5 Traits of a “Beginner” Marine Fish

Captive-bred Banggai Cardinalfish are a great example of a beginner fish

Captive-bred Banggai Cardinalfish are a great example of a beginner fish

What exactly does it mean when we say that a marine fish is “good for beginners”? After all, it’s not like certain fish species come with training wheels or have a set of care instructions tattooed on their dorsal fins (though I may just have to patent that idea). So what sets a “beginner fish” apart from ones better suited to more experienced hobbyists or even experts? While there are no hard-and-fast rules here, I recommend that hobby newcomers look for the following five traits when shopping for fish:

1) Community compatible

There are always exceptions, but most novice hobbyists likely want to have an interesting mix of fish species rather than get too specialized. That means that any fish acquired should coexist in relative peace and harmony with its tankmates provided proper order of introduction is observed.

Notice the emphasis on “proper order of introduction.” If you ignore the rule of introducing fish in the order of least aggressive to most aggressive, you’ll end up with chaos no matter how beginner-friendly the fish may be otherwise. Of course, some fish—such as clown triggers—become so explosively violent that they have no place in a community tank regardless of when they’re introduced.

2) Hardy and adaptable

From time to time, beginners (and quite a few more experienced hobbyists, I might add) are going to make mistakes that negatively impact water quality and chemistry. Beginner-friendly fish, therefore, need to have the constitution to take these fluctuations in stride. Now, I’m not saying they should be able to withstand outright neglect or flagrant carelessness (which will kill even the toughest fish), just that they can’t be overly sensitive to minor parameter shifts.

Many of the pomacentrids (clownfishes and other damsels) fit the bill here, though some of these will definitely not satisfy the first requirement of community compatibility—choose judiciously.

3) Ease to feed

Here I’m talking about species that will accept most standard aquarium fare—possibly including dry foods—shortly or immediately after introduction with little to no coaxing. It’s best to hold off trying specialized feeders (such as anthias, various butterflyfishes, and dragonets) until you get a good handle on keeping the easy feeders.

4) Suitable for middling-sized tanks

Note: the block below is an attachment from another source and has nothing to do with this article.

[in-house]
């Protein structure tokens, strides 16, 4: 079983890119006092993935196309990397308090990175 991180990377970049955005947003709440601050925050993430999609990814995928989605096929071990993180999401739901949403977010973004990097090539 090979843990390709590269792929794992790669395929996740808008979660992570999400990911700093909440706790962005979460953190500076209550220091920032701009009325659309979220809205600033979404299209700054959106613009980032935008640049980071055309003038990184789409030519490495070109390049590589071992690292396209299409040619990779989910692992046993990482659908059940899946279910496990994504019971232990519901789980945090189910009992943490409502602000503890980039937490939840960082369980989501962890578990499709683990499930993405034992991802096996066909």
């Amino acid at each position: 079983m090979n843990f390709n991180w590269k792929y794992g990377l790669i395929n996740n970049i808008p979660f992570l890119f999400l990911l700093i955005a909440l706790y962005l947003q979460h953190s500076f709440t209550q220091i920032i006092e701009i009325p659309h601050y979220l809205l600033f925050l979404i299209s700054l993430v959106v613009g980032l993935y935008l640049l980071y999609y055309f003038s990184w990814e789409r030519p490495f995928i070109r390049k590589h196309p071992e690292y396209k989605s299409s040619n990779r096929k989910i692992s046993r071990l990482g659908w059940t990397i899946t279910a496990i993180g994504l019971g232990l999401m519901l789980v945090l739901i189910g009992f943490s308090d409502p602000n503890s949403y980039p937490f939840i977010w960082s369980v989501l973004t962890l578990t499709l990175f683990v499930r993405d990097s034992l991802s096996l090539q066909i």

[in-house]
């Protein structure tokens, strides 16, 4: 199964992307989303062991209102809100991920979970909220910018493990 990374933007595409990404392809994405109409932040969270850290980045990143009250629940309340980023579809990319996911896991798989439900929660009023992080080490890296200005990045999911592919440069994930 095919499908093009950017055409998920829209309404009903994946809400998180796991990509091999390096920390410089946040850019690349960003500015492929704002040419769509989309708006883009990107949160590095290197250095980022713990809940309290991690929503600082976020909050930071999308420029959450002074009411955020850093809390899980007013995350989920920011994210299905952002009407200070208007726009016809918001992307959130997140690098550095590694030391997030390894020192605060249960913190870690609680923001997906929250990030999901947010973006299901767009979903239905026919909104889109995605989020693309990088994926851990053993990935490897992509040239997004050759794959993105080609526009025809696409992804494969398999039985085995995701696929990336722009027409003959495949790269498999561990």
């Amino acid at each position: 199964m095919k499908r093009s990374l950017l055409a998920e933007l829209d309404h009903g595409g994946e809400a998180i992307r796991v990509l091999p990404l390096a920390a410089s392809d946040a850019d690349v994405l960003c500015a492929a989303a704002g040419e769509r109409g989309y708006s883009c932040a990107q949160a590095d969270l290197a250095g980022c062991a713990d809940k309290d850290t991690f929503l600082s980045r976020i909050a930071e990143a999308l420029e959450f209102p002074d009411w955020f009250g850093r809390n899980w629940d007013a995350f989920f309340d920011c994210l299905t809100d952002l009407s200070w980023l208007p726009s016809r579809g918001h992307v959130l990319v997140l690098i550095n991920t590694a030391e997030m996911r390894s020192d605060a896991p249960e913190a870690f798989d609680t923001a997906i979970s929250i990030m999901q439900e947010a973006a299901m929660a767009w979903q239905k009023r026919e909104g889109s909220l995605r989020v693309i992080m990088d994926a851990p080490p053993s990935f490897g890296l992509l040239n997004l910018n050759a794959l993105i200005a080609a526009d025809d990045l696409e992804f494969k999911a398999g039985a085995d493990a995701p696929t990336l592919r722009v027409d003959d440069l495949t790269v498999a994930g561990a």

It’s probably safe to say that most novice hobbyists want to get their feet wet with a modest-sized aquarium to see how they like it before taking the plunge into a really big system. At the same time, nano tanks aren’t ideal for beginners because they’re highly prone to dramatic fluctuations in water parameters. So, newcomers might do well to split the difference by choosing species suited to tanks somewhere in the range of 30 to 75 gallons (give or take).

5) Low “sticker shock”

I’m not suggesting that hobby newcomers can’t afford rare, expensive fish, just that they may want to keep their fishy investment on the lower side while they get the hang of the hobby. It’s never fun to lose a fish, but it stings all the more if the specimen happened to cost you hundreds of dollars.

So, which fish fit the bill?

Again, opinions will vary on exactly which species are best for beginners, but here (in no particular order) are some examples of fish that, based on my experience, are reasonably bulletproof and satisfy all or most of the conditions listed above:

  • Many of the Pomacentrus, Chrysiptera, and Chromis spp. damsels
  • Various Amphiprion spp. clownfishes (e.g., A. ocellaris)
  • Various smaller hawkfishes (e.g., Cirrhitichthys falco—my favorite of the bunch)
  • Many cardinalfishes (e.g., captive-bred Banggai cardinals, Pterapogon kauderni)
  • Various firefishes (e.g., Nemateleotris decora and N. magnifica)
  • Certain Pseudocheilinus spp. wrasses (e.g., the sixline wrasse, P. hexataenia—though can be scrappy toward shy, passive tankmates)
  • Various Elacatinus and Amblyeleotris spp. gobies (e.g., E. oceanops and A. wheeleri)

Of course, this list just scratches the surface. If you have a favorite beginner fish to add, please share it in the comment section below.


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About Jeff Kurtz

Jeff Kurtz is the Co-founder/Editor of Saltwater Smarts, former Senior Consulting Editor for Tropical Fish Hobbyist Magazine, and the aquarist formerly known as “The Salt Creep.” He has been an aquarium hobbyist for over 30 years and is an avid scuba diver.


  1. Paul Baldassano says

    It seems that the larger the mouth of a fish, the easier it would be to keep. I realize this sounds weird but fish with tiny mouths are all specialized feeders requiring them to be fed tiny pieces of food multiple times a day. Fish such as mandarins, copperband butterflies, pipefish etc. fit that specialized feeder bill. Where as fish such as cardinals, gobies, hawkfish, clowns, triggers etc have relatively large mouths (sort of like a girl I used to date) so they can eat large bites of food that will last them all day or a few days. Many of the larger mouth fishes can also be fed a wider range of foods. Just my opinion of course but I too have a big mouth and will eat just about anything.

    • Jeff Kurtz says

      I’m with you, Paul. Not only do I have a big mouth and eat just about anything placed in front of me, but I also do so multiple times a day. So I guess I’m sort of a cross between a mandarin and a trigger.
      On a completely unrelated note, I can’t seem to keep my weight down. Weird!

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